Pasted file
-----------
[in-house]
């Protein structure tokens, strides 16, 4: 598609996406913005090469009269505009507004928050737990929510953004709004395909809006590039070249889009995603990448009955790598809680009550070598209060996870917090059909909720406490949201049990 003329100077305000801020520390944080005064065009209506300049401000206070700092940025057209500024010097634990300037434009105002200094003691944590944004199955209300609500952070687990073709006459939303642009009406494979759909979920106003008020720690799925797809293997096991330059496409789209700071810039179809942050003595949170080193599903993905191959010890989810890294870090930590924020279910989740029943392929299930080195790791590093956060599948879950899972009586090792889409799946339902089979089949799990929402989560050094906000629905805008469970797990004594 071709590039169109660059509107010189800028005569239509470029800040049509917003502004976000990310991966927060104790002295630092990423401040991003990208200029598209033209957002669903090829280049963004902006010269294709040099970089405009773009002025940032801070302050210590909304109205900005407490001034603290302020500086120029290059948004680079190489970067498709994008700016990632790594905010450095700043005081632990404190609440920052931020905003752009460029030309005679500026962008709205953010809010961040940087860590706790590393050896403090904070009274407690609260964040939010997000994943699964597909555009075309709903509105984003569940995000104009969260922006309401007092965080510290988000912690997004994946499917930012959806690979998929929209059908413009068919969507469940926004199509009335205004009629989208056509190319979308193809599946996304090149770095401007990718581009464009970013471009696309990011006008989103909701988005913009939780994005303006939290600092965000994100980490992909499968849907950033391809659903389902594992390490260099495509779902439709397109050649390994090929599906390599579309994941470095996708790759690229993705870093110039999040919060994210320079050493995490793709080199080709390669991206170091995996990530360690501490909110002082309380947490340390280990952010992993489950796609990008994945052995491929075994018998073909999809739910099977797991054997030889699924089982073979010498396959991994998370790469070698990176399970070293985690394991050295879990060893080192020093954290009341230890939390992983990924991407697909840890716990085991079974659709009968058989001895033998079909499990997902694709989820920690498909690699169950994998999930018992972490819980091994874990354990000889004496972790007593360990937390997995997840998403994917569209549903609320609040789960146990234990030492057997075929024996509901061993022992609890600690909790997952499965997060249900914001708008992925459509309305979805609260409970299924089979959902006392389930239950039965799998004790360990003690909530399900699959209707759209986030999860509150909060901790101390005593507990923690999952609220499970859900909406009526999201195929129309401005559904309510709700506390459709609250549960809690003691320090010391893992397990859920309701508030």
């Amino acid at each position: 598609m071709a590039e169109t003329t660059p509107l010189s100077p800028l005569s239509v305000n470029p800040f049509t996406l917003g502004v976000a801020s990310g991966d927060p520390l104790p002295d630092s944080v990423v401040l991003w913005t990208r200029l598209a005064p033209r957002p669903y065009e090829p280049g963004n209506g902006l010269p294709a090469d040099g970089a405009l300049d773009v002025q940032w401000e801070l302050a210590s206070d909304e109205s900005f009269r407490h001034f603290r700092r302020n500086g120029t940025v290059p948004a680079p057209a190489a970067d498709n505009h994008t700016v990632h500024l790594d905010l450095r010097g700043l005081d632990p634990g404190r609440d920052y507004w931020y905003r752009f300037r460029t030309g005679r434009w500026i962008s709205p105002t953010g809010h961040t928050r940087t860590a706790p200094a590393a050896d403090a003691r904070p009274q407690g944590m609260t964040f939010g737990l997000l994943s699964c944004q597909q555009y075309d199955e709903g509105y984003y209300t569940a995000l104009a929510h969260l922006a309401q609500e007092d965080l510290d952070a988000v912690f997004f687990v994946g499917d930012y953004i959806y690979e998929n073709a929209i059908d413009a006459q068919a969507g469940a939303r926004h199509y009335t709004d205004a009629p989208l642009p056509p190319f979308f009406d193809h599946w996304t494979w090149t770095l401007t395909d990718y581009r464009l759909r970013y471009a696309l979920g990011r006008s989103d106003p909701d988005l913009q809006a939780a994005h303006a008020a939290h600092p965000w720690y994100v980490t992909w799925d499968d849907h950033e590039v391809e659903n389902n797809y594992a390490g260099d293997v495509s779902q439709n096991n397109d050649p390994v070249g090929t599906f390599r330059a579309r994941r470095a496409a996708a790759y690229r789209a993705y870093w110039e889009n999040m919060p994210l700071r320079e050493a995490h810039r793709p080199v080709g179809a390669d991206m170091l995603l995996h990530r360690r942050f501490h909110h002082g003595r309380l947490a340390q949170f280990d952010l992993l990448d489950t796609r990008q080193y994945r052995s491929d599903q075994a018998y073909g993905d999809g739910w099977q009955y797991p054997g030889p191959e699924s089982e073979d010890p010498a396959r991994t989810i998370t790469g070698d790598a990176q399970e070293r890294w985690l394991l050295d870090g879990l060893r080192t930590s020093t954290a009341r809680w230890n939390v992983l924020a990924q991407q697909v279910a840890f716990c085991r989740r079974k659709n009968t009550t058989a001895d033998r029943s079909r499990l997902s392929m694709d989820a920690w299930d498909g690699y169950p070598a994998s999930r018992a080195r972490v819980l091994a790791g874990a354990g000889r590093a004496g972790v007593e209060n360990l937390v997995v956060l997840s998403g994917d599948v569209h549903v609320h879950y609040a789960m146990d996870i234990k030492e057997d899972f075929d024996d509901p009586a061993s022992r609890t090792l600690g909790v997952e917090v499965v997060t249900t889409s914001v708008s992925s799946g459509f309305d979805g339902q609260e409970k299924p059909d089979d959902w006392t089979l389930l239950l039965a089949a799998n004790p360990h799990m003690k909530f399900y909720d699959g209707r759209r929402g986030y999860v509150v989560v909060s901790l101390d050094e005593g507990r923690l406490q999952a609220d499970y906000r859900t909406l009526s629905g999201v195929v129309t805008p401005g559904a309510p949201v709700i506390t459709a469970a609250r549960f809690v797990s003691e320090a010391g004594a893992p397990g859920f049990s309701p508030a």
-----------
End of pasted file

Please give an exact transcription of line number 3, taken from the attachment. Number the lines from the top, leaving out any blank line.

């Amino acid at each position: 598609m071709a590039e169109t003329t660059p509107l010189s100077p800028l005569s239509v305000n470029p800040f049509t996406l917003g502004v976000a801020s990310g991966d927060p520390l104790p002295d630092s944080v990423v401040l991003w913005t990208r200029l598209a005064p033209r957002p669903y065009e090829p280049g963004n209506g902006l010269p294709a090469d040099g970089a405009l300049d773009v002025q940032w401000e801070l302050a210590s206070d909304e109205s900005f009269r407490h001034f603290r700092r302020n500086g120029t940025v290059p948004a680079p057209a190489a970067d498709n505009h994008t700016v990632h500024l790594d905010l450095r010097g700043l005081d632990p634990g404190r609440d920052y507004w931020y905003r752009f300037r460029t030309g005679r434009w500026i962008s709205p105002t953010g809010h961040t928050r940087t860590a706790p200094a590393a050896d403090a003691r904070p009274q407690g944590m609260t964040f939010g737990l997000l994943s699964c944004q597909q555009y075309d199955e709903g509105y984003y209300t569940a995000l104009a929510h969260l922006a309401q609500e007092d965080l510290d952070a988000v912690f997004f687990v994946g499917d930012y953004i959806y690979e998929n073709a929209i059908d413009a006459q068919a969507g469940a939303r926004h199509y009335t709004d205004a009629p989208l642009p056509p190319f979308f009406d193809h599946w996304t494979w090149t770095l401007t395909d990718y581009r464009l759909r970013y471009a696309l979920g990011r006008s989103d106003p909701d988005l913009q809006a939780a994005h303006a008020a939290h600092p965000w720690y994100v980490t992909w799925d499968d849907h950033e590039v391809e659903n389902n797809y594992a390490g260099d293997v495509s779902q439709n096991n397109d050649p390994v070249g090929t599906f390599r330059a579309r994941r470095a496409a996708a790759y690229r789209a993705y870093w110039e889009n999040m919060p994210l700071r320079e050493a995490h810039r793709p080199v080709g179809a390669d991206m170091l995603l995996h990530r360690r942050f501490h909110h002082g003595r309380l947490a340390q949170f280990d952010l992993l990448d489950t796609r990008q080193y994945r052995s491929d599903q075994a018998y073909g993905d999809g739910w099977q009955y797991p054997g030889p191959e699924s089982e073979d010890p010498a396959r991994t989810i998370t790469g070698d790598a990176q399970e070293r890294w985690l394991l050295d870090g879990l060893r080192t930590s020093t954290a009341r809680w230890n939390v992983l924020a990924q991407q697909v279910a840890f716990c085991r989740r079974k659709n009968t009550t058989a001895d033998r029943s079909r499990l997902s392929m694709d989820a920690w299930d498909g690699y169950p070598a994998s999930r018992a080195r972490v819980l091994a790791g874990a354990g000889r590093a004496g972790v007593e209060n360990l937390v997995v956060l997840s998403g994917d599948v569209h549903v609320h879950y609040a789960m146990d996870i234990k030492e057997d899972f075929d024996d509901p009586a061993s022992r609890t090792l600690g909790v997952e917090v499965v997060t249900t889409s914001v708008s992925s799946g459509f309305d979805g339902q609260e409970k299924p059909d089979d959902w006392t089979l389930l239950l039965a089949a799998n004790p360990h799990m003690k909530f399900y909720d699959g209707r759209r929402g986030y999860v509150v989560v909060s901790l101390d050094e005593g507990r923690l406490q999952a609220d499970y906000r859900t909406l009526s629905g999201v195929v129309t805008p401005g559904a309510p949201v709700i506390t459709a469970a609250r549960f809690v797990s003691e320090a010391g004594a893992p397990g859920f049990s309701p508030a």